Marcel Duchamp’s 1917 work Fountain is an example of readymade art, where the artist conscripts an ordinary manufactured item and displays it as a work of art. In this case the item was a porcelain urinal purchased from a plumbing supplier. Duchamp arranged it lying on its back and signed it with the inscription ‘R.Mutt 1917’. R stood for a French slang word for moneybags and Mutt was a nod to the company who had sold the urinal to Duchamp. Fountain is a sculpture for the purposes of copyright protection under United Kingdom copyright law because, taking account of the principles in Lucasfilm Ltd v Ainsworth (see above), it has as its purpose a visual appeal and is intended to be enjoyed for that purpose alone, regardless of the fact that the urinal has another purpose as well. That purpose was a challenge to his audience to question the concept of what is or is not art.

It is also worth noting that even if an artwork is a sculpture for the purposes of copyright law, an unusual exception to copyright protection applies in the United Kingdom to sculptures and works of artistic craftsmanship which are on permanent display to the public or in premises open to the public. In the case of such work there will be no infringement by making a graphic work (such as a painting or drawing), a photograph or a film representing it (s 62). Collages

Collages are artworks created by assembling images. The technique became widely used as an art form by early twentieth-century artists such as Braque and Picasso, who incorporated cuttings from newspapers and magazines into their canvases to provide a contemporary context to the artworks. The technique was widely adopted and developed by artists such as Man Ray and Nancy Spero, often involving quotes, photographs and images taken from other sources and incorporated into a single artwork. A collage of these items may be a copyright work in its own right but the individual images and text from which the collage is comprised may themselves also be protected by copyright and therefore require the copyright holder’s consent to be used in the collage if a substantial part of the copyright holder’s work is reproduced. The question of what is substantial is often relevant because collages frequently incorporate small parts or sections of other images. As a rule of thumb the use is likely to be considered substantial if it is particularly recognisable and an integral part of the collage work. Care also needs to be taken not to infringe the copyright owner’s moral rights (see section, ‘The right of integrity’) when using a cutdown version of the original image. Works of artistic craftsmanship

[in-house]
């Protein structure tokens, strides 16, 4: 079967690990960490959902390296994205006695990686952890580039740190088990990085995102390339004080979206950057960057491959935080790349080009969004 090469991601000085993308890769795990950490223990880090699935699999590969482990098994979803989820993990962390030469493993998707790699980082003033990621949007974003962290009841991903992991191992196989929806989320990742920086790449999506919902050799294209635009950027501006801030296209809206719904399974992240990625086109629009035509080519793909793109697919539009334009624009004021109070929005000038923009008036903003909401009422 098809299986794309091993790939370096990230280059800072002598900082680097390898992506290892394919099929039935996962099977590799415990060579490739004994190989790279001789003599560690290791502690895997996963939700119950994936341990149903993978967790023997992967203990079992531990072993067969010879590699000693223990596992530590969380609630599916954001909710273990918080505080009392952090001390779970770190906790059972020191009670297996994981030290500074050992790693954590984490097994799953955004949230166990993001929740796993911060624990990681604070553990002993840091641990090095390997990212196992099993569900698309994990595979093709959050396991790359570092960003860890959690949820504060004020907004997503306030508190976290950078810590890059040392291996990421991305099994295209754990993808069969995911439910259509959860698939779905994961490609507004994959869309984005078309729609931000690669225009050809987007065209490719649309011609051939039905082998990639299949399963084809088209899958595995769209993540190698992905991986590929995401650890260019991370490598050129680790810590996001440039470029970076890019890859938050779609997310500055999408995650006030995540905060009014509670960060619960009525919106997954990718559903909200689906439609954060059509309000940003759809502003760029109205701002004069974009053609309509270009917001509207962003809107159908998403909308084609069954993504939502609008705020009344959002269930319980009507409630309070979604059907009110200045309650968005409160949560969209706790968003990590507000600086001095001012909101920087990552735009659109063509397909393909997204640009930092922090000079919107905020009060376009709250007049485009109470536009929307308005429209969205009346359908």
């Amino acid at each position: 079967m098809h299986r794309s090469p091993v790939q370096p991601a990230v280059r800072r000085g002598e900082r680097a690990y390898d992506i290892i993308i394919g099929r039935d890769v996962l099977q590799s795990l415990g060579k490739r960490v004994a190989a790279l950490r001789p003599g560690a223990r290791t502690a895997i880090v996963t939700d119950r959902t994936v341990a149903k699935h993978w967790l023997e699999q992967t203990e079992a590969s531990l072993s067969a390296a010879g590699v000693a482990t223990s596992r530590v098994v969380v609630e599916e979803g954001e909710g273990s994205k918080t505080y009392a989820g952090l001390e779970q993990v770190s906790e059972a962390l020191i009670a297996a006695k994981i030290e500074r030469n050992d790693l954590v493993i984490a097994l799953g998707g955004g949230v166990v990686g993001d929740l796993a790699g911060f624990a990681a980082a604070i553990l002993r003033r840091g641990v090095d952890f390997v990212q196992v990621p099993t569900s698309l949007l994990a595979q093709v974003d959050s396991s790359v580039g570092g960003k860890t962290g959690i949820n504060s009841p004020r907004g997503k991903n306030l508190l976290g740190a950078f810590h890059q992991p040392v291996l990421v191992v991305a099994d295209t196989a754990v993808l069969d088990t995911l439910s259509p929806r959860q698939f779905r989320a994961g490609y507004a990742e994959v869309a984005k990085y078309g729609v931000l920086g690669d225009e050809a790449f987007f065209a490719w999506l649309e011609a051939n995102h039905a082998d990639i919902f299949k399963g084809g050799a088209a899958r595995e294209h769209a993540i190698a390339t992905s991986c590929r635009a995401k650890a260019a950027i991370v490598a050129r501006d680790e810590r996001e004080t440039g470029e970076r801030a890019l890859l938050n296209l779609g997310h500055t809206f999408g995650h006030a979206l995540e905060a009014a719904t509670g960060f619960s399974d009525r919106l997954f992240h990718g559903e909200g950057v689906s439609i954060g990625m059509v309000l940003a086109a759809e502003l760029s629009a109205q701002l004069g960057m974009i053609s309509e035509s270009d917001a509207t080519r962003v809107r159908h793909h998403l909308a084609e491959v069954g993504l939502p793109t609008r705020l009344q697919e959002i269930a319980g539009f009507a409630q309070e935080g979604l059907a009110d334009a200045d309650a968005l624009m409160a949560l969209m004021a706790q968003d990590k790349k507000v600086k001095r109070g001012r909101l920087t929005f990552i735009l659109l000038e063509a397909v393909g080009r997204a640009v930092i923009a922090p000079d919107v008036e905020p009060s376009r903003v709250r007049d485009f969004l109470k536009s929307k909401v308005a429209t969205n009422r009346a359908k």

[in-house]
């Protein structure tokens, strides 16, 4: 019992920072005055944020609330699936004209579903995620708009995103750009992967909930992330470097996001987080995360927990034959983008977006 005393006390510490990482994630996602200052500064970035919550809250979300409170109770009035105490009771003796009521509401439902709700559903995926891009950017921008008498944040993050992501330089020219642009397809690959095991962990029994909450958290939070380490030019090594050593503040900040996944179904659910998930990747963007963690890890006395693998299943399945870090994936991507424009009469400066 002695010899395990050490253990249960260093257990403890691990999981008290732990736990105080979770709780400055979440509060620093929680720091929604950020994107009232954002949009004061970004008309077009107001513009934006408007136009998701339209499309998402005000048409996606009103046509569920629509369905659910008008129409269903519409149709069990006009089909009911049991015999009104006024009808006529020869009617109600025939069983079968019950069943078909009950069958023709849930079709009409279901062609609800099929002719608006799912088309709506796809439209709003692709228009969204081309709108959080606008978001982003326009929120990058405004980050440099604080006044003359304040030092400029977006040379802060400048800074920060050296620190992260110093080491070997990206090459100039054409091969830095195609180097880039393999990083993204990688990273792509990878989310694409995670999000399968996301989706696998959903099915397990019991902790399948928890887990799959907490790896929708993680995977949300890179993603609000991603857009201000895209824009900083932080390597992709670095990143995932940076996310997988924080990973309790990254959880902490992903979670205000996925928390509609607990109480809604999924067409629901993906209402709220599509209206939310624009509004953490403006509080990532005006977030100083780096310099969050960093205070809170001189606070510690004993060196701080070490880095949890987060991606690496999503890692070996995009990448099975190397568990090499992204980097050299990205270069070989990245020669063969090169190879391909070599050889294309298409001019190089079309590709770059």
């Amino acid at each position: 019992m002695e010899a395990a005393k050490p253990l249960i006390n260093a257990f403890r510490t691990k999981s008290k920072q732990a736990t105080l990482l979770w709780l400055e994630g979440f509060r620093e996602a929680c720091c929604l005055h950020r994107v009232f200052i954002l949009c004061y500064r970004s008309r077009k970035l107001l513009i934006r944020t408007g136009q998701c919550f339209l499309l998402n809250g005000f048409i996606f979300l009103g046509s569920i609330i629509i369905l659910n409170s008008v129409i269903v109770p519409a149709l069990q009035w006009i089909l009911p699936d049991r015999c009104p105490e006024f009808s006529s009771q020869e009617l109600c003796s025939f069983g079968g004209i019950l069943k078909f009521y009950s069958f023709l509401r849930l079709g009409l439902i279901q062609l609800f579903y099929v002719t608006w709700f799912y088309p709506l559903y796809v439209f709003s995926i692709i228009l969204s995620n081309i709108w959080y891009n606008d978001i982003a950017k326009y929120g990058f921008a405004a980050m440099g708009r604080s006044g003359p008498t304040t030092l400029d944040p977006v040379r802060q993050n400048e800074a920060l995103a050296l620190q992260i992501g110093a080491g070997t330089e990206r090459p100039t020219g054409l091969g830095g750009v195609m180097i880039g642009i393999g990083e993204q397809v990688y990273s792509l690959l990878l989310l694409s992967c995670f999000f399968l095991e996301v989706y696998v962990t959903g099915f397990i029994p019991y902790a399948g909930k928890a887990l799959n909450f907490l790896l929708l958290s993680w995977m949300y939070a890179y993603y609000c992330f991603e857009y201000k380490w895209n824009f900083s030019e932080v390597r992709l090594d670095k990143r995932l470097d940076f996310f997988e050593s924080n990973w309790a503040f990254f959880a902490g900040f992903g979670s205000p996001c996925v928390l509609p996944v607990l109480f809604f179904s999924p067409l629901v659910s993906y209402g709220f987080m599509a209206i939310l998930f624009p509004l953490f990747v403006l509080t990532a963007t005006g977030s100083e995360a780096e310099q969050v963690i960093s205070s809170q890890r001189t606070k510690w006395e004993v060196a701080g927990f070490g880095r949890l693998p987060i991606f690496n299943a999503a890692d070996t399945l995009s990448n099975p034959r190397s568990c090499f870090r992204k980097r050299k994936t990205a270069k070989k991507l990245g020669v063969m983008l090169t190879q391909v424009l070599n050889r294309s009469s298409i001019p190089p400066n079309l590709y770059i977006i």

‘Works of artistic craftsmanship’ is intended to cover works such as painted tiles, pottery, book bindings, wrought iron gates, cutlery, needlework and stained glass, jewellery and twentieth-century furniture. The difficulty here is to distinguish between works which are utilitarian and those which are works of art, and therefore qualify for copyright protection. The reason this has been a live issue is that the authors of design prototypes or other works of craftsmanship which might usually be protected as registered designs have sometimes sought to claim copyright protection as works of artistic craftsmanship, which can be more advantageous. However, in order to benefit from such protection, the author needs to demonstrate not only that it is a work of craftsmanship, but that it is an artistic work. The courts have sought, without success, to establish a clear test for determining whether or not a work is a work of artistic craftsmanship. The leading case on this issue is George Hensher Ltd v Restawile Upholstery (Lancs) Ltd,2 which involved a dispute over the copying of prototype furniture design. The judges’ speeches in that case sought to set out the following principles to be borne in mind: